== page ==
Landmark Skybox

Breeze-Courier | Taylorville, IL
The Weather Network
Advanced Search
search sponsored by


LOGIN | SUBSCRIBE






home : columns : ask the doctors April 7, 2020

2/14/2020 7:59:00 AM
Keto diet restricts carbohydrate intake to spur weight loss

Dear Doctor: Can you please explain the keto diet? A bunch of my friends are on it, but it seems like they're all doing it a different way.

Dear Reader: Your friends are among the millions of Americans who have jumped onto the keto bandwagon, making it the most popular diet in the United States right now.

The basic idea is simple: You cut carbohydrates to about 10% of your total food intake, typically fewer than 50 grams per day, and sometimes as low as 20 grams per day. This changes the way your body obtains energy. Instead of burning glucose, also known as blood sugar, your body is forced into Plan B -- burning stored fat. This is a metabolic state called ketosis. The name comes from compounds produced by the liver, known as ketone bodies, which the body burns for energy when glucose, its favorite energy source, is not available.

Any eating plan that causes this shift from burning glucose to burning stored fat is a ketogenic diet. You can check whether you are in ketosis with special test strips, available at your local drugstore, which detect the presence of ketones in your urine.

The high-fat, low-protein, low-carbohydrate formula may be the most widely accepted version of a keto diet right now, but it's not the only one of its kind. Depending on your age, some of you may remember the Stillman diet from the 1960s, which eliminated carbs completely and focused instead on animal proteins such as beef, chicken, fish, eggs and cottage cheese. Part of the secret to the rapid weight loss on that diet? Ketosis. Ditto for the Atkins diet, which uses ketosis in certain phases of its eating plan, as do the paleo and Zone diets, both of which restrict carbs.

Today's keto diet, in which up to 90% of calories come from fat, dates back to the 1920s. Sometimes referred to as "classic keto," it was originally developed to help manage epilepsy, but soon fell out of favor with the advent of effective anti-seizure drugs. Other versions of the keto diet vary the percentages of fat, protein and carbohydrates, the trio of macronutrients our bodies require.

In addition to rapid weight loss, people in ketosis report decreased appetite. This makes sticking to such a restrictive way of eating a bit easier. The diet is also associated with improved insulin metabolism. However, while many people show improvements in blood lipids levels, the diet can raise levels of LDL cholesterol -- the so-called "bad" cholesterol -- in some people. Other challenges include headache, fatigue and irritability, particularly at the start of the diet. Many keto adherents also report dealing with chronic constipation, as well as food boredom.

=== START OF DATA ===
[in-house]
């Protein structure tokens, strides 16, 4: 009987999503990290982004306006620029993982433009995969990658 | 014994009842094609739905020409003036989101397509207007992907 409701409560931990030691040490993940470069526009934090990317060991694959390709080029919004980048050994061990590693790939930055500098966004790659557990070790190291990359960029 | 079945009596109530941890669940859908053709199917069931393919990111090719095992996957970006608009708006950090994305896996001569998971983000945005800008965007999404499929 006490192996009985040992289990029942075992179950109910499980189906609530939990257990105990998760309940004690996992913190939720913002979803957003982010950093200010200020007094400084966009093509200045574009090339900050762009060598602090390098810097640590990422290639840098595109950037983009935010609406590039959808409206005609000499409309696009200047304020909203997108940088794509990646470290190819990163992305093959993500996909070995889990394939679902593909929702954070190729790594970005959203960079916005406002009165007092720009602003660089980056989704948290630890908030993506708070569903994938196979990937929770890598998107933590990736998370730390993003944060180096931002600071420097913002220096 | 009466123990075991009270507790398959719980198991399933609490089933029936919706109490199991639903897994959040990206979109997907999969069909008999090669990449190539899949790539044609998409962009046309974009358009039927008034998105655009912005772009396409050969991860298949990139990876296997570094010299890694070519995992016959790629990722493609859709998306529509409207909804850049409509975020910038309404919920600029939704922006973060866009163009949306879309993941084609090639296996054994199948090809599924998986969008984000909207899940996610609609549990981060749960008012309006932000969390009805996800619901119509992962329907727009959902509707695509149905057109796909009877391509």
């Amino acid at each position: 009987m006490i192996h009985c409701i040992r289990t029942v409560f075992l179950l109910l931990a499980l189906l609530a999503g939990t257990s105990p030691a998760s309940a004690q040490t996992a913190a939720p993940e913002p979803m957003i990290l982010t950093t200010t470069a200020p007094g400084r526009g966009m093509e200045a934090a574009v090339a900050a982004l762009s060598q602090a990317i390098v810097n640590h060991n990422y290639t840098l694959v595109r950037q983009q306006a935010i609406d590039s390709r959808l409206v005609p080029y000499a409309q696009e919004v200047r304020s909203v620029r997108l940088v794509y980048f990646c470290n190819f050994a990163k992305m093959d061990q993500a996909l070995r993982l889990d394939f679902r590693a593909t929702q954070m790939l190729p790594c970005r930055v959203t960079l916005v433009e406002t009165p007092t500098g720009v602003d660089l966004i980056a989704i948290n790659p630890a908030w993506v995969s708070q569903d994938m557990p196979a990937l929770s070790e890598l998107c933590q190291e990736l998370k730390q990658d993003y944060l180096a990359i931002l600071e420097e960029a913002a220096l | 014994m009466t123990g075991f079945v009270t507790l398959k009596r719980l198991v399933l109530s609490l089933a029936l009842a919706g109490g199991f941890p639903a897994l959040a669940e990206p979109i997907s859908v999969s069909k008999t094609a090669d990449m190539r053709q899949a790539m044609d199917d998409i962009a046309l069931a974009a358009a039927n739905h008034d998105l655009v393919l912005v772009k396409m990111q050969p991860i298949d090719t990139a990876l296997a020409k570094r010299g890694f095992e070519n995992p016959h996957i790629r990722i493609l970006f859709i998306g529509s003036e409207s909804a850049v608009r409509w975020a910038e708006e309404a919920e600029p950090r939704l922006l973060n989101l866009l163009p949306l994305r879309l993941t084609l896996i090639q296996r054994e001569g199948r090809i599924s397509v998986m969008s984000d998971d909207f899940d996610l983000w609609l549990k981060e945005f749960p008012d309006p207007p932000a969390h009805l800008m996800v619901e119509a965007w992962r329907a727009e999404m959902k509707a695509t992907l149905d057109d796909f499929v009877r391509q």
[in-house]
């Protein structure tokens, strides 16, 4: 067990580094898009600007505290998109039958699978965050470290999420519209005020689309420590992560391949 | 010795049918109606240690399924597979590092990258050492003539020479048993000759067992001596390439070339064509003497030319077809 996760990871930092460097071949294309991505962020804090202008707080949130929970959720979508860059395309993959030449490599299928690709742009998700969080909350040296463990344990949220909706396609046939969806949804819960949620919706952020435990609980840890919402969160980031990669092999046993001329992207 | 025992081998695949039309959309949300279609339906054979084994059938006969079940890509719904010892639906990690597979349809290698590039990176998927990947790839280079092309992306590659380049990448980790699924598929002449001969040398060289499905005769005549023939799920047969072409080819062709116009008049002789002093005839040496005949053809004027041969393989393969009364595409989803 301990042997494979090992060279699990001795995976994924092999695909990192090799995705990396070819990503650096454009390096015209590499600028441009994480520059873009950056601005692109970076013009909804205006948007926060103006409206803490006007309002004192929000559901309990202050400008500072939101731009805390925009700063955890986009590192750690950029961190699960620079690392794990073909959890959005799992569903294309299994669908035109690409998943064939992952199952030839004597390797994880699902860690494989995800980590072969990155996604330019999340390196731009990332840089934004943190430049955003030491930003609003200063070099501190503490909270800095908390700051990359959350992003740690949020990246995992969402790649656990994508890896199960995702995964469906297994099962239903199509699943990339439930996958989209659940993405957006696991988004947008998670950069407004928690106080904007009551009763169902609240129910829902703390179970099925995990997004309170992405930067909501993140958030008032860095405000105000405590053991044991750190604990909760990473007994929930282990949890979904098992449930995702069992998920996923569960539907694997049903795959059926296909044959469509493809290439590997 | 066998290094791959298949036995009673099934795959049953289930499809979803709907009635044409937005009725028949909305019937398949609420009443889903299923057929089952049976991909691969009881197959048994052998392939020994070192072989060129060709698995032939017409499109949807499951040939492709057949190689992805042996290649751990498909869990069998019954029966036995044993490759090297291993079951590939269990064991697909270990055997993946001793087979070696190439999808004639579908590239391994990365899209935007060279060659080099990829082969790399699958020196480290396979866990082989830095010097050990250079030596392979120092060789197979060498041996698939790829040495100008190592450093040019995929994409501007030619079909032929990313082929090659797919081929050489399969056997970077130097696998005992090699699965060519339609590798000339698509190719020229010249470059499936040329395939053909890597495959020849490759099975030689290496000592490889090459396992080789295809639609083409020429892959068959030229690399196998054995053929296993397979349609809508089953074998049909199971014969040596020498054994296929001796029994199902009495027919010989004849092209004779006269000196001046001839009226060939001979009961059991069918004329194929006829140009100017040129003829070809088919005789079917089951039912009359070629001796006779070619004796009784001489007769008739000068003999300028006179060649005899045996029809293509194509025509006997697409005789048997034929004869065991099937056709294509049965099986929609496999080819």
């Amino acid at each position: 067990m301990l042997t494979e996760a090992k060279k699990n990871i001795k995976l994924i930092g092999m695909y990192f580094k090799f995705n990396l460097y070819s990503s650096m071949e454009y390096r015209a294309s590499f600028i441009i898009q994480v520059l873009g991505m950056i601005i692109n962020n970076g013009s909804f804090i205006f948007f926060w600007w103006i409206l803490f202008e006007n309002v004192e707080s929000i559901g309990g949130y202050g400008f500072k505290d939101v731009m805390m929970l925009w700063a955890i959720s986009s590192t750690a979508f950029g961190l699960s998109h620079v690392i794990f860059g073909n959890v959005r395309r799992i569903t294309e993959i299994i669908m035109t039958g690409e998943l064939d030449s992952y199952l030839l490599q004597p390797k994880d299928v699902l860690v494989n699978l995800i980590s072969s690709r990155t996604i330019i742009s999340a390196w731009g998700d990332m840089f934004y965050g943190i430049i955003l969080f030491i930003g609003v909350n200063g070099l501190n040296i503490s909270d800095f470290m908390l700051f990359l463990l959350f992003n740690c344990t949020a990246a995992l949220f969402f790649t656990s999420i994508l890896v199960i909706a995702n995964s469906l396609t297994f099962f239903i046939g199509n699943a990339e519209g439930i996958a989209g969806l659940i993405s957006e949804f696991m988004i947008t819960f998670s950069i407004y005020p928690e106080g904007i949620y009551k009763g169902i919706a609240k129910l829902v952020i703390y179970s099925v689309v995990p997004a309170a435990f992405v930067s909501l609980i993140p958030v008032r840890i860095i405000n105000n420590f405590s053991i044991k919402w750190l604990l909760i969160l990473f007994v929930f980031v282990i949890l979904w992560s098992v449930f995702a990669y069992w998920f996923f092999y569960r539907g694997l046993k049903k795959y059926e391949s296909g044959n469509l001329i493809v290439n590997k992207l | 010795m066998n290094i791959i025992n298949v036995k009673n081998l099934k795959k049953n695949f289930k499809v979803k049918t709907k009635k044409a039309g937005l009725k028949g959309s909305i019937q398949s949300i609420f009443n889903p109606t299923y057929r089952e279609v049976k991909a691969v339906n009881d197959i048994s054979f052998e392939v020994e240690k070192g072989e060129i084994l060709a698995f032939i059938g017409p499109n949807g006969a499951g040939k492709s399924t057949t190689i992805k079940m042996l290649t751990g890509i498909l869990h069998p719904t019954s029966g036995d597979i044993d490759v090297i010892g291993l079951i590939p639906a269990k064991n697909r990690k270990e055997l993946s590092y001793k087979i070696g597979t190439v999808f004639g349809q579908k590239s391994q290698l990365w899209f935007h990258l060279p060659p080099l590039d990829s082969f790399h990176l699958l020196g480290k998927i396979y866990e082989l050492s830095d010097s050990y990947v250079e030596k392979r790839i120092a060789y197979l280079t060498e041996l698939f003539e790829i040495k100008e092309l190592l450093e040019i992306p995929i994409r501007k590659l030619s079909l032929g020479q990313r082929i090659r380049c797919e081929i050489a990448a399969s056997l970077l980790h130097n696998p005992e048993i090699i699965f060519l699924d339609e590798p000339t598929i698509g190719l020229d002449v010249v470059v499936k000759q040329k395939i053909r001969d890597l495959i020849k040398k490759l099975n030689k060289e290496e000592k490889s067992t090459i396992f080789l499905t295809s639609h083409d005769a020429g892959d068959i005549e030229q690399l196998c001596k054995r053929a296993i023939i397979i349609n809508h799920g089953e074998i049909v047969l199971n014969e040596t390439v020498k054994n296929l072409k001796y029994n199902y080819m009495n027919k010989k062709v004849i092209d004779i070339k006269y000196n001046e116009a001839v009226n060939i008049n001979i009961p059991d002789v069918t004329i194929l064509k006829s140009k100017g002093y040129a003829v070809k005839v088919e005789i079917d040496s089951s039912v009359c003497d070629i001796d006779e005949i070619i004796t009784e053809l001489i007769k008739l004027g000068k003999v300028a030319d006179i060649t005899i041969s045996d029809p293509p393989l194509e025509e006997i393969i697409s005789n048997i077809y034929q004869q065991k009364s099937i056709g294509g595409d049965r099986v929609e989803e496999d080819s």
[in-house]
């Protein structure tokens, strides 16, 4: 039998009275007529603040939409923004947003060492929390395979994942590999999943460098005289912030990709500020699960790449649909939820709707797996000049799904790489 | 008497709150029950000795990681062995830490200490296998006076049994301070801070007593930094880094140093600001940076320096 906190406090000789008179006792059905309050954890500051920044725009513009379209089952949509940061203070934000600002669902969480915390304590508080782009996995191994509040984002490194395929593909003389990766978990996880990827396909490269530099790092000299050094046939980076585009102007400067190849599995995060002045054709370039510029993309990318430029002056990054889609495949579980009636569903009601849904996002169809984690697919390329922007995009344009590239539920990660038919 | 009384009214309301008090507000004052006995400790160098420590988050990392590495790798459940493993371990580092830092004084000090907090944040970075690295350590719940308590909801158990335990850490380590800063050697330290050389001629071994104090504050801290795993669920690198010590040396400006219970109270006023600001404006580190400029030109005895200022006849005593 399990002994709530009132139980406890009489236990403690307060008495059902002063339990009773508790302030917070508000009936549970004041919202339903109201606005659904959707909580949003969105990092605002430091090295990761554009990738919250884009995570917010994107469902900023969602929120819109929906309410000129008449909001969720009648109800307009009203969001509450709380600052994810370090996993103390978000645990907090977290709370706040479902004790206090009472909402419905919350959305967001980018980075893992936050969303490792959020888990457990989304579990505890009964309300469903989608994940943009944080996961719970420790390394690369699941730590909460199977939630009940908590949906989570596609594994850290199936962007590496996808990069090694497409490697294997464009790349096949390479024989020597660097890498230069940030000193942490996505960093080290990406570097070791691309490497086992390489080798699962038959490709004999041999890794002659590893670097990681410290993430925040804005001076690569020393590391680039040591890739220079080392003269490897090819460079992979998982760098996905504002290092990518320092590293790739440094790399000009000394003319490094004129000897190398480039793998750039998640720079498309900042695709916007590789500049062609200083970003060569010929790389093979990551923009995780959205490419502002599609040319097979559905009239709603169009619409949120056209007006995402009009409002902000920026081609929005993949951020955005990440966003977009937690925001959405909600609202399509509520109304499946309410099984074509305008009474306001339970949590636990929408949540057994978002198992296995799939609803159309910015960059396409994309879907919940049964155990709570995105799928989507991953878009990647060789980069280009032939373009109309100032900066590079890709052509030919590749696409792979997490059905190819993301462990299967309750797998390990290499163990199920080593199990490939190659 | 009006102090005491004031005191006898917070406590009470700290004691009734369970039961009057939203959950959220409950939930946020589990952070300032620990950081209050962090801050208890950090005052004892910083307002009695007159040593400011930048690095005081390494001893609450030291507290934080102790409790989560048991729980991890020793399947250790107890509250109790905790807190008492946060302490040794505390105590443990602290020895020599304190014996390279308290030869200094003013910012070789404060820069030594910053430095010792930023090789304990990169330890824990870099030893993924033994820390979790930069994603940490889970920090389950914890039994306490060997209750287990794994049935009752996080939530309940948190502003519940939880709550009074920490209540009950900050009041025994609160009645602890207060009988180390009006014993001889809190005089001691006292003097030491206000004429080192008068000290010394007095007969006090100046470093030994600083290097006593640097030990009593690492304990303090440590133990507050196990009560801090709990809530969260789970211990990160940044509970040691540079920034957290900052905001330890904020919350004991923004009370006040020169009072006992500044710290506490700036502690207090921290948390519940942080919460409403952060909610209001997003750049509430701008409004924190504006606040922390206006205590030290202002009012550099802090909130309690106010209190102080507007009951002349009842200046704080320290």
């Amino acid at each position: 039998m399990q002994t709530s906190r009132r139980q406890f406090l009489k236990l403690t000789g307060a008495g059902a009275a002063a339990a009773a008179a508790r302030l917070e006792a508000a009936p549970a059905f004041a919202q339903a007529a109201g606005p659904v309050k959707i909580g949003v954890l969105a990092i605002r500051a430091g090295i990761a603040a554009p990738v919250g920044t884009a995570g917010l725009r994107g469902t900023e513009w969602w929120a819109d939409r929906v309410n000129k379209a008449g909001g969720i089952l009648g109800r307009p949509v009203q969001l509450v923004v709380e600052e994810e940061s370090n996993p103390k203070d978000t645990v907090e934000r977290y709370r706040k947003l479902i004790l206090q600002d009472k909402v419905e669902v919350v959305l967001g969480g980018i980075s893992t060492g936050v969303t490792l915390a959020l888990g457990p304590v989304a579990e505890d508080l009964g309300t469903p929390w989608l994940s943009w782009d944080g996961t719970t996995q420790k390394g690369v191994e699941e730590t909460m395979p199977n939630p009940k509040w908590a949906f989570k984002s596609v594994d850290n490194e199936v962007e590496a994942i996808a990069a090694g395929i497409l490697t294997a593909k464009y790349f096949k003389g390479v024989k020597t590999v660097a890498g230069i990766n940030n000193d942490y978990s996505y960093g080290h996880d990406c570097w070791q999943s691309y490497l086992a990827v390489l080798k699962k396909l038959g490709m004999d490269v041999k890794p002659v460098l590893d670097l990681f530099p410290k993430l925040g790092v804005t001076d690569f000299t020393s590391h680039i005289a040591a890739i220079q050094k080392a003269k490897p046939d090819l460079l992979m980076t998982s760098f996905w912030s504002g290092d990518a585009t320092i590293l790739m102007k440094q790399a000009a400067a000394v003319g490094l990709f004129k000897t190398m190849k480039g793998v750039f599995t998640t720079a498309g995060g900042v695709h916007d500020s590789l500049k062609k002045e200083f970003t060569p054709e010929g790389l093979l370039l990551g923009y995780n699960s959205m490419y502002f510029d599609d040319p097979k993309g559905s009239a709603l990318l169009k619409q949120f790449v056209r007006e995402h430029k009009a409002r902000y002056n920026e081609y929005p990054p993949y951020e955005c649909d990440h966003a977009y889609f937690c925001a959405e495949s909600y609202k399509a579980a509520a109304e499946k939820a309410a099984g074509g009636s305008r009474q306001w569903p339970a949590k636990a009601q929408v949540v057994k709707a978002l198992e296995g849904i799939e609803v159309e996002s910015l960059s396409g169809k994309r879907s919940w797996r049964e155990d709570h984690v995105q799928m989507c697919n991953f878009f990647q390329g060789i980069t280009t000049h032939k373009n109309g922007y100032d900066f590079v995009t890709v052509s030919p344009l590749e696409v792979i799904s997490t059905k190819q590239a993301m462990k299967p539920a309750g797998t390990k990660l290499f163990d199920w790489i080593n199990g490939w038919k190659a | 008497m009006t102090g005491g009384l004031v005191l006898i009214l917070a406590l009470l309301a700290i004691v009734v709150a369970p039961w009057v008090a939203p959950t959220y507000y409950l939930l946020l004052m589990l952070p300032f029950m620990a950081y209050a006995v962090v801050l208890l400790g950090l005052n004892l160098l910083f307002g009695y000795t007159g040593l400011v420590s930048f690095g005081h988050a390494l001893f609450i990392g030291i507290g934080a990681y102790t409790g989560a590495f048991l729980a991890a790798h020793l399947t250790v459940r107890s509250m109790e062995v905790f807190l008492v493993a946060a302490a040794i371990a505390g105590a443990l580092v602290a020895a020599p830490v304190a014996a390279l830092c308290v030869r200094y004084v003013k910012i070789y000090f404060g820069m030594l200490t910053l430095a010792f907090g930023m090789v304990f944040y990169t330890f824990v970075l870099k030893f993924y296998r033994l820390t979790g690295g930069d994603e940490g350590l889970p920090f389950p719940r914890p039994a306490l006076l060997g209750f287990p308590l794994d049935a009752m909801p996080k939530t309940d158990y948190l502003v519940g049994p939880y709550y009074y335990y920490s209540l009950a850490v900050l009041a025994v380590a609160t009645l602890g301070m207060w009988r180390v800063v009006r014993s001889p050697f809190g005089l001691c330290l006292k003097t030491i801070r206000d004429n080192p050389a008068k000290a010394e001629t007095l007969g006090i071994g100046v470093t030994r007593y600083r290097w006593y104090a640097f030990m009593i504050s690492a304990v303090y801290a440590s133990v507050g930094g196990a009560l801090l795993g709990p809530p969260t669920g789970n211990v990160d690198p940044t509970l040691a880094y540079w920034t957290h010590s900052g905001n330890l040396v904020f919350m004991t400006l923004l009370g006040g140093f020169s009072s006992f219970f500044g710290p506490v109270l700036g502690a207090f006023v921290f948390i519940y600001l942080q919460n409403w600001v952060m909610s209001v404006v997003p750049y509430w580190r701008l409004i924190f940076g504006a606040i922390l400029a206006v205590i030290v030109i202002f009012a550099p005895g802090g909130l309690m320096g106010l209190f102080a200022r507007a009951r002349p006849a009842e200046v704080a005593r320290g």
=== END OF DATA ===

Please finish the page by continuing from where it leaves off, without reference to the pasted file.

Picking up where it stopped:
A ketogenic diet can be a good way to jump-start weight loss. That means a focus on high-quality whole foods, including olive oil, nuts, avocados and fatty fish. But since this diet eliminates entire food groups, it makes getting needed nutrients a challenge. We think it's wise to check with a registered dietician, or with your family doctor, for advice and guidance.

Eve Glazier, M.D., MBA, is an internist and associate professor of medicine at UCLA Health. Elizabeth Ko, M.D., is an internist and assistant professor of medicine at UCLA Health. Send your questions to askthedoctors@mednet.ucla.edu, or write: Ask the Doctors, c/o UCLA Health Sciences Media Relations, 10880 Wilshire Blvd., Suite 1450, Los Angeles, CA, 90024. Owing to the volume of mail, personal replies cannot be provided.





Article Comment Submission Form
Please feel free to submit your comments.

If you are looking for the SPEAK OUT submission form, you can find it by clicking here: Speak Out Form


Article comments are not posted immediately to the Web site. Each submission must be approved by the Web site editor, who may edit content for appropriateness. There may be a delay of 24-48 hours for any submission while the web site editor reviews and approves it.

NOTE: All information on this form is required. Your telephone number and email address will not be displayed or shared.
Submit an Article Comment
First Name:
Required
Last Name:
Required
Telephone:
Required
Email:
Required
Comment:
Required
Passcode:
Required
Anti-SPAM Passcode Click here to see a new mix of characters.
This is an anti-SPAM device. It is not case sensitive.
   







Trinity Dodge Fixed
Dr Paul The Dentist
NewsWebPagesOpinionPeopleObituariesAg & BusinessSportsContact UsLife
Subscriptions | Username & Password Reminder | Change Password | Life

Breeze-Courier & Printing | 212 S Main St. Taylorville, IL 62568 | (217) 824-2233 |
website@breezecourier.com

© Copyright 2014 Breeze-Courier & Printing. All Rights Reserved.
Original content may not be reprinted or distributed without the written permission of Breeze-Courier & Printing.

Software © 1998-2020 1up! Software, All Rights Reserved